Monday, 8 August 2016

plush and pile or the worshipful company of upholders

BBC Autos magazine examines that often observed but seldom questioned universal truth of the otherwise invisible upholstery that constitutes the patterns and fabric that adorn the seats of buses, trains, trams and planes through the lens of a textile epicure from Germany (which has particularly hideous and garish designs for their fleet of public buses) who ventured forth on a series of railway journeys camouflaged in clothes tailored from the same stylish fabrics that covered her carriage: why so ugly?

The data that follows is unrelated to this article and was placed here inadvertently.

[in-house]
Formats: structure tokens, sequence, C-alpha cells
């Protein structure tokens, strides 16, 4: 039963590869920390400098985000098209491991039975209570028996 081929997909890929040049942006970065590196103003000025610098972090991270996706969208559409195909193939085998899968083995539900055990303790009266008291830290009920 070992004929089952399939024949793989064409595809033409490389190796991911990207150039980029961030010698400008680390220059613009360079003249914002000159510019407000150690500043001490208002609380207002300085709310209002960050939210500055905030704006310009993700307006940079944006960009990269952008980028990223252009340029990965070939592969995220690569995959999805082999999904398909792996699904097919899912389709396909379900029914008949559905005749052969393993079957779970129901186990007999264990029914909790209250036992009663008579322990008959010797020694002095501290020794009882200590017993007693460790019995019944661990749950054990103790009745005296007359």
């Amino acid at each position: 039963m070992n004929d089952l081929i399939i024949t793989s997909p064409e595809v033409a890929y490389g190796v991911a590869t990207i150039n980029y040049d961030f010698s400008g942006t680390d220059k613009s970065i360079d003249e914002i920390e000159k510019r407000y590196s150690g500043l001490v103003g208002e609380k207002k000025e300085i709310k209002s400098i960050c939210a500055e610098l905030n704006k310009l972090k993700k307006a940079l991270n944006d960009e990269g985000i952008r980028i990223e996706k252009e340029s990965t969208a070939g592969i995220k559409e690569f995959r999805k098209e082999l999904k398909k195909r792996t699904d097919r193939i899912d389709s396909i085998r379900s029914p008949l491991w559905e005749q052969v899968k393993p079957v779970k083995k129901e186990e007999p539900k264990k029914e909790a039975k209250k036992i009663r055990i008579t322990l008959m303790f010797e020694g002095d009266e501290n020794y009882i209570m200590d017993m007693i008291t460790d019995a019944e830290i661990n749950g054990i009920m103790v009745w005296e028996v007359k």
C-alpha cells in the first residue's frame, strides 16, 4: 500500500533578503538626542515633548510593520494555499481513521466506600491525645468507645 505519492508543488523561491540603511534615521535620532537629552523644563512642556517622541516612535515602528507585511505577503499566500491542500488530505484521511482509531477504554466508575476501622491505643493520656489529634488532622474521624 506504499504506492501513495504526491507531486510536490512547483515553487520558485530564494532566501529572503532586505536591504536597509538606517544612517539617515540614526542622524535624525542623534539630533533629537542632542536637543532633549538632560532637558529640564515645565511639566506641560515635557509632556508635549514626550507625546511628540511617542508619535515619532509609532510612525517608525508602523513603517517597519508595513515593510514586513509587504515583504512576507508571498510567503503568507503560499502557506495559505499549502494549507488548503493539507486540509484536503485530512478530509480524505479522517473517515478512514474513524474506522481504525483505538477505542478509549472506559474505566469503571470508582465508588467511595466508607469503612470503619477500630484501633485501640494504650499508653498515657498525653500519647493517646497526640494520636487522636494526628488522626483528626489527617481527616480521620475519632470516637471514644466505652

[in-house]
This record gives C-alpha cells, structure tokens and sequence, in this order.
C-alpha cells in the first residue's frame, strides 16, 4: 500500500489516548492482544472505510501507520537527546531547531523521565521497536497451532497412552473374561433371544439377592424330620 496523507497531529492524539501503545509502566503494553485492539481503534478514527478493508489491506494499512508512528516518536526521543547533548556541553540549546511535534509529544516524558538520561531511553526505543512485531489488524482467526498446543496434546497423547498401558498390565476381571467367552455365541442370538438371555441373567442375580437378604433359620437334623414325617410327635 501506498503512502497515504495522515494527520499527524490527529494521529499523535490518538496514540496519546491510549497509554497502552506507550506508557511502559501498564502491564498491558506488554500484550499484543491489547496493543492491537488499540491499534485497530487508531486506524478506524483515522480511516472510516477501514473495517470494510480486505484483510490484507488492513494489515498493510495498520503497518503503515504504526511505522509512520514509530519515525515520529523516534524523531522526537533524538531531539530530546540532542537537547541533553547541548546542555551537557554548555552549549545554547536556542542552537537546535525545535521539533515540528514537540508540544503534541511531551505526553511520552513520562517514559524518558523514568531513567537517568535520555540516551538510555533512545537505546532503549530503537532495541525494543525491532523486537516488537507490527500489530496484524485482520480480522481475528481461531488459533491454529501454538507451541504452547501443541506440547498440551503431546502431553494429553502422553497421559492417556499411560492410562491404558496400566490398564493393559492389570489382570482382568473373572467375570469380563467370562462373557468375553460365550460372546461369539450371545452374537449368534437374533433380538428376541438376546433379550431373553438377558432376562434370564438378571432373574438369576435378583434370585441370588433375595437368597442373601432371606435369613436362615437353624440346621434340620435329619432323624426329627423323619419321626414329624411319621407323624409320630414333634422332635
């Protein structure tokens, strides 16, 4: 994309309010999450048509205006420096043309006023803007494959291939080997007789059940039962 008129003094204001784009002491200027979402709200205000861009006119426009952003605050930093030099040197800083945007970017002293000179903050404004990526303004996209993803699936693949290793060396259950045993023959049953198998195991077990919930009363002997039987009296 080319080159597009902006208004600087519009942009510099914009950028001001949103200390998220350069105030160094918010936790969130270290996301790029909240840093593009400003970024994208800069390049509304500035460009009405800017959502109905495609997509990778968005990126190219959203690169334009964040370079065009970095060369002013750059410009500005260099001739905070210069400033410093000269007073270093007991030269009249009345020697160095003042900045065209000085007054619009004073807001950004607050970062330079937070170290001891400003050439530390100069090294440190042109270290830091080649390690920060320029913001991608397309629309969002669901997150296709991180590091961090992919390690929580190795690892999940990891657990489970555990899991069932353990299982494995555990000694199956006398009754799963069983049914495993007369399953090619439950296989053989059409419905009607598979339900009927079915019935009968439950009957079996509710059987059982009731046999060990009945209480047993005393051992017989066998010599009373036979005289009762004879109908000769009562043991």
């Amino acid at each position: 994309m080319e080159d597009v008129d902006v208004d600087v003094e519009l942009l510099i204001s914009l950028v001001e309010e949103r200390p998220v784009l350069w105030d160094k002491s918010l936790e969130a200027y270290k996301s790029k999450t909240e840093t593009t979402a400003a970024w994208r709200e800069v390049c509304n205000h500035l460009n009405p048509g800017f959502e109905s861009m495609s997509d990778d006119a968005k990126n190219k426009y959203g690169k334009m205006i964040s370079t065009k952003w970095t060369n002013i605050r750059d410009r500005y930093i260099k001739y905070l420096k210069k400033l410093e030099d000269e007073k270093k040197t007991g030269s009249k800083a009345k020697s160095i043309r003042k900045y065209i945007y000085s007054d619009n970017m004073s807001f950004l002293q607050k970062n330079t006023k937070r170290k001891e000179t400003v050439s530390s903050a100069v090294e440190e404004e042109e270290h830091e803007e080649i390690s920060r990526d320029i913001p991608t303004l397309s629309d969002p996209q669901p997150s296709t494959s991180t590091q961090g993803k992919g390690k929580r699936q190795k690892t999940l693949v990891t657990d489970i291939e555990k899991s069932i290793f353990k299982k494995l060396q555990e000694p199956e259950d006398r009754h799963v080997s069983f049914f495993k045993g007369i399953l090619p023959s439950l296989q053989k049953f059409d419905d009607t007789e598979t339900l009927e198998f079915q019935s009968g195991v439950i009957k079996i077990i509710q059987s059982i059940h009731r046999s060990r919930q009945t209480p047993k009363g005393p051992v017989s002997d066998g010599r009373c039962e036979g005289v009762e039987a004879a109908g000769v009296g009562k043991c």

What asking the question prompted was pretty fascinating. Though fashion is prone to date itself, bus seats rarely show their age and worn out upholstery, sturdy and made out of a wool called moquette, is seldom the cause for refurbishment as they can last for decades, despite constant use, abuse and rough cleaning. The patterns are designed to disrupt the gaze of the passenger, as well, drawing attention away from neglected stains. Further, because of the enormous amount of fabric generated at a go, it’s likely a passenger will encounter multiple times, anywhere in the world. It’s a bit like the laser backdrop for picture day in grade school, and realising it was not unique to one’s class. Even for newly outfitted means of mass-transport, there’s the matter of upholding tradition, that being the antique term of course for the guild of upholsters.